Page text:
Other ways of controlling drinking are pacing oneself: Do not forget to pace yourself (“it is not a competition,” says an EABL advisory) to allow the body to process the drink, consuming alcohol within your limits.
This will allow a situation where drinking is enjoyed and there is social interaction — instead of the drama that comes with too much alcohol.
7. Keep criminals at bay
Horrifying stories have been told of people who came back from celebrating the festive season only to find their homes swept clean. The thought of starting from scratch, especially after overspending during the festivities, is simply traumatising.
For those who seek to be adventurous and travel to new places for Christmas, the fear of insecurity lurks in the subconscious, stealing precious peace of mind.
Thanks to advances in technology, burglar-proofing houses today has become more efficient with an increase in sophisticated alarm systems that can be managed conveniently on your phone or laptop.
Getting such a system installed will ensure you kick back and enjoy catching up with family and friends with the option of occasionally checking your phone or other smart devices to see how things are looking back at home.
Some of the common tips from Kenya police on staying safe are being always aware of one’s surroundings to avoid being vulnerable to robbers, pickpockets and petty thieves.
8. Manage temptations of the flesh
The social meaning of Christmas — the partying, reunions and suchlike indulgences — often override the essence of Christmas was proposed by the church. Sometimes, we get carried away by the hype of it all leaving us vulnerable to irresponsible sexual behaviour.
“Unfortunately, negative peer pressure is often at its peak during the festivities. We have cousins coming together in family parties, there are Christmas parties at the office and other organisations. Basically, social interactions are heightened during the Christmas period. With the alcohol flowing freely, it is easy for people to drop their guard a little. Now for young people, this loosening up often escalates to recklessness real fast,” says Mr Alex Kinyanjui, a sexual health counsellor at LVCT Health.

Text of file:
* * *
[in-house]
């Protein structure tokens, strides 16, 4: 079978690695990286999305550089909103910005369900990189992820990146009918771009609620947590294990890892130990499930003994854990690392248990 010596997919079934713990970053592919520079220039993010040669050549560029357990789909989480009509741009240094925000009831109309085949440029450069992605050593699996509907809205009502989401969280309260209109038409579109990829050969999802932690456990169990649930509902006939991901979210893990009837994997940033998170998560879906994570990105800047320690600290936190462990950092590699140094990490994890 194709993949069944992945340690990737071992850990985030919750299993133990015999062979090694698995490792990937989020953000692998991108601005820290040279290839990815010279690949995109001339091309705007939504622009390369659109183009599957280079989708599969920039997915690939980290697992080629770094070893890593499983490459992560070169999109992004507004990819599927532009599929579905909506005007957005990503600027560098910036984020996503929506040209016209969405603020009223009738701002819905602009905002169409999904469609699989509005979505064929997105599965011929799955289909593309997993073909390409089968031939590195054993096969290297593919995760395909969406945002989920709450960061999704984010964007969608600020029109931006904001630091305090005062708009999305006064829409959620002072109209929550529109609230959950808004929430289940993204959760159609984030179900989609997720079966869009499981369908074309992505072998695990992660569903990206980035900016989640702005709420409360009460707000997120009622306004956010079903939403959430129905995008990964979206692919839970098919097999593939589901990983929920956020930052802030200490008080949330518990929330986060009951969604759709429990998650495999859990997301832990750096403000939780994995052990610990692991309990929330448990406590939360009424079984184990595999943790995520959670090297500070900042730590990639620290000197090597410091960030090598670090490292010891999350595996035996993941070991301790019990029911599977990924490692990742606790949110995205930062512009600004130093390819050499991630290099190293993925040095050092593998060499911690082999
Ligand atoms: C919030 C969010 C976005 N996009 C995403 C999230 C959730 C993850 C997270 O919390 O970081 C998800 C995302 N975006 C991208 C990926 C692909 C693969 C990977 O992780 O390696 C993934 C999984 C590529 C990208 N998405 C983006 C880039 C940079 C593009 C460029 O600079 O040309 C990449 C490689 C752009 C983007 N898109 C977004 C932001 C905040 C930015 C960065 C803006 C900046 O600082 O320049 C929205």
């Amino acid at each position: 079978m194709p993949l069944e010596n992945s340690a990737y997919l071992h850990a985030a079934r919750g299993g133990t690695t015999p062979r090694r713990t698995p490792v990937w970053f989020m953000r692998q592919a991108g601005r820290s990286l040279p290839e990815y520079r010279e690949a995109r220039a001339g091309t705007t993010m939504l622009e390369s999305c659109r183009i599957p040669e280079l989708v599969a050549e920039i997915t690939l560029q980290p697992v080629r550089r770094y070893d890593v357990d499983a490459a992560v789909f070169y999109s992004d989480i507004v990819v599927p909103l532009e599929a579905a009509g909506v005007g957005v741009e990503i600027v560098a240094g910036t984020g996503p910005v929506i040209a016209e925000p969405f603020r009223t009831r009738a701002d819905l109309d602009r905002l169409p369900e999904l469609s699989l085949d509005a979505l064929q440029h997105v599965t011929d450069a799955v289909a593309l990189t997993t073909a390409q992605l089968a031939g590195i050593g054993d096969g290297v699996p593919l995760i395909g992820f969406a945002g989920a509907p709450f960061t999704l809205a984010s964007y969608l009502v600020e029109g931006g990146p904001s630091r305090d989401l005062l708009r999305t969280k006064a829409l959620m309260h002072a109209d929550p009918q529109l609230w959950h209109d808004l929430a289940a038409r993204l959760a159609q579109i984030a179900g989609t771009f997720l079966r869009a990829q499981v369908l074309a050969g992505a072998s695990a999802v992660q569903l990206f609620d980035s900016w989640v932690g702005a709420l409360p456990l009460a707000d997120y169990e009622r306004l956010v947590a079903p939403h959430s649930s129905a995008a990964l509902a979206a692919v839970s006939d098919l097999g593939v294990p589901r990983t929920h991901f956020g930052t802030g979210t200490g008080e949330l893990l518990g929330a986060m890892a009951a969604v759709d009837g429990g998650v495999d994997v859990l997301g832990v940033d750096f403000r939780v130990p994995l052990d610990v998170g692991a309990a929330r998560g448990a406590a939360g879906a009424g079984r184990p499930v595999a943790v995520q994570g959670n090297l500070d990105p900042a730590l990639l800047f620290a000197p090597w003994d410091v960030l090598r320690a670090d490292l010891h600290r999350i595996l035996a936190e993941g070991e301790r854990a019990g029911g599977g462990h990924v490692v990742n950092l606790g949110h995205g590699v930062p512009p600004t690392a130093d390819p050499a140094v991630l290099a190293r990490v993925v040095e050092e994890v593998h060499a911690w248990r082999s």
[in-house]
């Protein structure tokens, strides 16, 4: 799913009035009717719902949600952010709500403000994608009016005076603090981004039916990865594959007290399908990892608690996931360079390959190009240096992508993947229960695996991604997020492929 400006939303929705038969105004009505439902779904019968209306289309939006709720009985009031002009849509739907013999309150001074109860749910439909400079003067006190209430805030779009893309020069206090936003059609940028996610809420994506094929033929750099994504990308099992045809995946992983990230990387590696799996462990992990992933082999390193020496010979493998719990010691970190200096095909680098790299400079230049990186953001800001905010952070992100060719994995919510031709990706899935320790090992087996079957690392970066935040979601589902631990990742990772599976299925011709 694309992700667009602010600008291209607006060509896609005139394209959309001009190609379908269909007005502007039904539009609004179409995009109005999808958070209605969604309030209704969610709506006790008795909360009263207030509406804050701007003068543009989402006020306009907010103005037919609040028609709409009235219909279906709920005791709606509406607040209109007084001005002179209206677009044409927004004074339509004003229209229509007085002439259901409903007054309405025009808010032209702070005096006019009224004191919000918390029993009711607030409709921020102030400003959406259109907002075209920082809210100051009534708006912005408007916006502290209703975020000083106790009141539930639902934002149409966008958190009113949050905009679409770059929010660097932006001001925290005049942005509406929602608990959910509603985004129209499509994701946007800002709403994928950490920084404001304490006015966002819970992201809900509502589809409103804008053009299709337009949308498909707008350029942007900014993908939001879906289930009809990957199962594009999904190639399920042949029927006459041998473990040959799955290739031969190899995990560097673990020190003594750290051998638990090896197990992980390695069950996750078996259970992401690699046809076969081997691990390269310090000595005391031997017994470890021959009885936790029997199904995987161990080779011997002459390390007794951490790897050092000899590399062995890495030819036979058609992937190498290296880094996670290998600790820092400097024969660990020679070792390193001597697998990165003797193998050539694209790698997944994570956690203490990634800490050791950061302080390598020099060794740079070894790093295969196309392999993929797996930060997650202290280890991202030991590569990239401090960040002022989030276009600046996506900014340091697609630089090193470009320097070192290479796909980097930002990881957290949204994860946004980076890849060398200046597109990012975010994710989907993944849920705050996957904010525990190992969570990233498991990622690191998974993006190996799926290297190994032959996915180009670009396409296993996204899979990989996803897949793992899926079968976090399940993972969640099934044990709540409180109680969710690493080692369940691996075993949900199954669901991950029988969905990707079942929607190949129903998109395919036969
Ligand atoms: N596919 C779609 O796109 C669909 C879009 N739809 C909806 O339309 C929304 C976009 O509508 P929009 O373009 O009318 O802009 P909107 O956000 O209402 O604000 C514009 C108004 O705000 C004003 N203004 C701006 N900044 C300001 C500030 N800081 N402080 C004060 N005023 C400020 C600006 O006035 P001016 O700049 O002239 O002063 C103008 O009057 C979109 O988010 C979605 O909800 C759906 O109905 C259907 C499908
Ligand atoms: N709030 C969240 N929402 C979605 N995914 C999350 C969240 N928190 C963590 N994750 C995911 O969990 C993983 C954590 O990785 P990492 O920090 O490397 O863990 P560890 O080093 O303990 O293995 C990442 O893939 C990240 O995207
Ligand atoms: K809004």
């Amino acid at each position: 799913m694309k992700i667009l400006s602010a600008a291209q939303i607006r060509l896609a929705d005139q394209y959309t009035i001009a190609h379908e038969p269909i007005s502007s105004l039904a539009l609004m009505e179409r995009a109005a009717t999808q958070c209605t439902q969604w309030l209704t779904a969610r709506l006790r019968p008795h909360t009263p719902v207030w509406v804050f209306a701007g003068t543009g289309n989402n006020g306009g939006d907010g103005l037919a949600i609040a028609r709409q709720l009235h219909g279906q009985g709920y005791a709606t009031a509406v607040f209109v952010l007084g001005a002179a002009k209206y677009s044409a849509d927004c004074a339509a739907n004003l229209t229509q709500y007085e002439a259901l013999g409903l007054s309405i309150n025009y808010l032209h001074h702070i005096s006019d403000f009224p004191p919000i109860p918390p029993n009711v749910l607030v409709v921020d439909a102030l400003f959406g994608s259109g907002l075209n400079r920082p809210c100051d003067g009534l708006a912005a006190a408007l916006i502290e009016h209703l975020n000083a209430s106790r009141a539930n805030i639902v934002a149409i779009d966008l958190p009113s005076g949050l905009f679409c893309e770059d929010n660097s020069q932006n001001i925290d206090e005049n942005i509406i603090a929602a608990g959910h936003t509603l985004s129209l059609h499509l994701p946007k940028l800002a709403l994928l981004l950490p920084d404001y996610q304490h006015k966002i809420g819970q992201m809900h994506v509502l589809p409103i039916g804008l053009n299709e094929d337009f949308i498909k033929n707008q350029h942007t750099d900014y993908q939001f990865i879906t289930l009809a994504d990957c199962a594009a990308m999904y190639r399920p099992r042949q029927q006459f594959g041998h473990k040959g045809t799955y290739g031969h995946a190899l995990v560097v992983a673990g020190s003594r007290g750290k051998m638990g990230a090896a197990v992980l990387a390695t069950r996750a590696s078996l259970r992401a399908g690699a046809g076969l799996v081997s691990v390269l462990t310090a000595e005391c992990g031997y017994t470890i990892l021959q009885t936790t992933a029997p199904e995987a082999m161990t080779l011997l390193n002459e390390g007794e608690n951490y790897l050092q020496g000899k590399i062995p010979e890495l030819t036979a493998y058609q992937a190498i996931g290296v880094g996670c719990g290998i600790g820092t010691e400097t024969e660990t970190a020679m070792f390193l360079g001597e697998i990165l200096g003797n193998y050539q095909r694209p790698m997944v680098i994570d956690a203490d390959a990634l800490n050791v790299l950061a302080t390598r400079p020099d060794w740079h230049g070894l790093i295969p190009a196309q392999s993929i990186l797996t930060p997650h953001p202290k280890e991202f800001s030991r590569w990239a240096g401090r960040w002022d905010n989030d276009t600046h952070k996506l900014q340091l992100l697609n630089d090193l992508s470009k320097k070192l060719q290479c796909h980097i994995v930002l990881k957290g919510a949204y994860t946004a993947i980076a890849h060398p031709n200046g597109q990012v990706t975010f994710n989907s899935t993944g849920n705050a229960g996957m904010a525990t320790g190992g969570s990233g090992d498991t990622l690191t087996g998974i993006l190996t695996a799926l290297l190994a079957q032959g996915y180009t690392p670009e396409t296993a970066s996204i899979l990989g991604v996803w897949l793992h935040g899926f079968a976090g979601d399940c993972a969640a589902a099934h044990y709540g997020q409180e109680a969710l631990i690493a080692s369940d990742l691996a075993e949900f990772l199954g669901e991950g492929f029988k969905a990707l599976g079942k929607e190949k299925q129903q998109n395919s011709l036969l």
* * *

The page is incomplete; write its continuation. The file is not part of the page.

He adds that it is important for people to remember that the festivities last for a short season but the consequences of the choices we make will be stuck with us for life.
9. Holiday trips: the dos and dont’s
According to Grace Wangui, the tours manager at Kenya Turacos Safaris, early booking of holiday destinations is the best way one can deal with last-minute hassles and surges in pricing.
“Don’t be a last-minute booker, take time to plan and pay your tours in advance, this will ease your pressure to settle major bills and you can also be sure of services availability,” she says.
She also discourages holidaymakers from carrying large amounts of money with them while travelling, and urges them not to carry anything that may make them conspicuous.
10. Road safety
In the first two weeks of December 2017, more than 150 people died on Kenyan roads in what three State agencies in charge of the docket said was mostly due to human error.
As the crackdown aimed at enforcing the rules continues, the number is expected to go down, but it is a wait-and-see.
It is therefore extremely important for all road users have been advised to play their rightful role in enhancing road safety by adhering to traffic rules and speak out against reckless road use.